Have you ever played a golf course so tough that it made you or somebody in your foursome throw up? More on that in a bit…
CaddyTips was recently given the opportunity to play Bethpage Black course a day after the final round of the 2019 PGA championship with the same conditions as Sunday (same tees although our group opted to play one up several times throughout the round, same pin locations, same two club wind and more importantly same length of rough). Now as a Californian that had never even been to Bethpage State Park, my misconception of the infamous “WARNING” plaque was one . Don’t tell me how hard the golf course is, let the course do the talking. The course did more than speak; it climbed up the Empire State building pounded its chest and roared ferociously.
When I first arrived on the grounds I was whisked away to the massive merch tent which was hosting a 50% OFF fire sale. I was -1 and I hadn’t even teed off yet! I put that CaddyTips corp plastic to good use and picked up some beauties that we used for some Instagram giveaways – stay tuned, more Bethpage contests to come.
Then we rushed to the first tee where it became stingily obvious it was a balmy 87 degrees out, real NY golf weather. I was going to get the full experience, buckle up! The PGA of America arranged for caddies so we could walk the course – there are no carts allowed and I learned that most of the players at Bethpage carry their own clubs and some use push carts. I was under the impression that all the push carts had been shipped and stored in Warren, New Jersey for this event as there was no signs that the course had seen a push cart in months. After a couple practice swings, it was time, peg it and go! I took a similar line that I saw the pros take over the two plum-colored trees and while my ball started on this line, I hit it a bit on the toe and the flight took a slightly different direction from the pronounced curvature of the hole. Now, I’m not going to go through every hole shot-by-shot like our detailed tips, but what happened next was indicative of the experience and needs to be chronicled as it seems to be the story I have told the most since playing Black.
My ball had landed in the fairway, bounced twice and then disappeared into the rough very close to where the hole begins to dogleg. It took my young caddy and I about a minute before we finally got right on top of the ball, a common theme for the day, and spotted the horrific lie. Deeper than the minds of Minolta. Ummm, ok, it’s gonna be like that huh? I was 144 yards out to the back pin so I figured if I clubbed up to 170 I most certainly could run something up the middle opening of the green. I choked down, kept my head still, came down at the perfect angle of attack and executed what I thought was the perfect swing for the conditions. The second my leading edge interacted with the turf, it was full flaps; the club got completely stuck and the ball lazily flew twenty yards down the fairway. As I regained my composure these words came rushing into “Warning, The Black Course Is An Extremely Difficult Course Which We Recommend Only For Highly Skilled Golfers.”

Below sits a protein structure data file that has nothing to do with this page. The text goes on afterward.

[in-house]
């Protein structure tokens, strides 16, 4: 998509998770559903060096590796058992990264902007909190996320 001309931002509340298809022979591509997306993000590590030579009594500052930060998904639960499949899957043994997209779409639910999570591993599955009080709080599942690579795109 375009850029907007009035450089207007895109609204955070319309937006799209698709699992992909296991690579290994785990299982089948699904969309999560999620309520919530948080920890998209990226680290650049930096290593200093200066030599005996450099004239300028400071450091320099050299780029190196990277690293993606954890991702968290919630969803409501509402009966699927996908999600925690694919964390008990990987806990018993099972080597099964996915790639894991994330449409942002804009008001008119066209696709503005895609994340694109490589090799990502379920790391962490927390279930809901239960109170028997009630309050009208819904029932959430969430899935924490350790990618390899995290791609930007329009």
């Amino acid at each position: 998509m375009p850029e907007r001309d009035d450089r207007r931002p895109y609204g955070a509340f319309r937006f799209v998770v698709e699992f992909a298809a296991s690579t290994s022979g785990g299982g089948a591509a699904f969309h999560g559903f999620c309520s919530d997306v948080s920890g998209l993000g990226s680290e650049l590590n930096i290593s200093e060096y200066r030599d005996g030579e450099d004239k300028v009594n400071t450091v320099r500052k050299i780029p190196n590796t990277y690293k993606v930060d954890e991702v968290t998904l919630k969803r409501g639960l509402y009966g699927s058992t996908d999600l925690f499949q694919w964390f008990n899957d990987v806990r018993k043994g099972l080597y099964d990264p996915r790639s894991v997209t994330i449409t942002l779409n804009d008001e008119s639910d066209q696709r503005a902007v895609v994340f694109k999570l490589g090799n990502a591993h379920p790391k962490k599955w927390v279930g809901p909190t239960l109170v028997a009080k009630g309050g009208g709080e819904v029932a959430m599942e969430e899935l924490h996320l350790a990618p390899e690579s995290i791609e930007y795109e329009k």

So, what did he shoot you might be thinking. Never mind that, let’s focus on the golf course. There is nothing I can write about Bethpage Black that hasn’t been put in print already like it’s a complete masterpiece of golf course design and architecture. The layout is long and winding with no houses and most of the holes are isolated. The green complexes are subtle and brilliant. The aesthetics of the course with its brilliantly placed fairway bunkers, ancient trees and whispey native grass areas are as delicious to a golfer’s eye as Chiprianis gnocchi is to Robert Deniro. The Empire State deserves an Empire Golf Course.
I took the chance to print out our Bethpage Black CaddyTips and battle test them under these championship conditions and I was proud. D-Dog, co-founder of CaddyTips had ventured out to Bethpage and did the whole experience of sleeping in the car to snag a tee time and under the tootiladge of a friend of his who had caddied in several tournaments at Black. Rafted some really solid tips. I was proud of the accuracy, attention to detail and all around experience using the tips. Vilification of our process gave me the extra confidence I needed to get around the “Bethpage Black Attack.”
Ok, one last antidote and then we will return you to your regularly scheduled program. I played with a really great group of young media sales guys out of NYC (it was Media Day for goodness sakes) and they were golf junkies so we got along famously. One of the guys claimed to be a 16 handicap; one of his swing flaws was right at impact he came WAY up and out of it, so he had absolutely zero chance out of the punishing rough that forced you to hit down and through to power it out. And he couldn’t hit a fairway…see where I am going here. He had no chance. By the 13th hole, he was a beaten man, tired, red, bothered, beaten man. Because of the heat, we slugged down whatever water was available to us. He chugged a bottle of water as we walked up the fairway on 13 and started to sweat profusely. “Are you ok Billy?” Asked one of his buddies. “I don’t feel well and I think I am going to be sick. That water did not sit well with me.” The water did not sit well with him? It’s nearly 90 degrees.
It soon became clear he was not going to finish the hole. His caddy gave him his putter and driver for the next hole and pointed him to a bathroom located behind the green.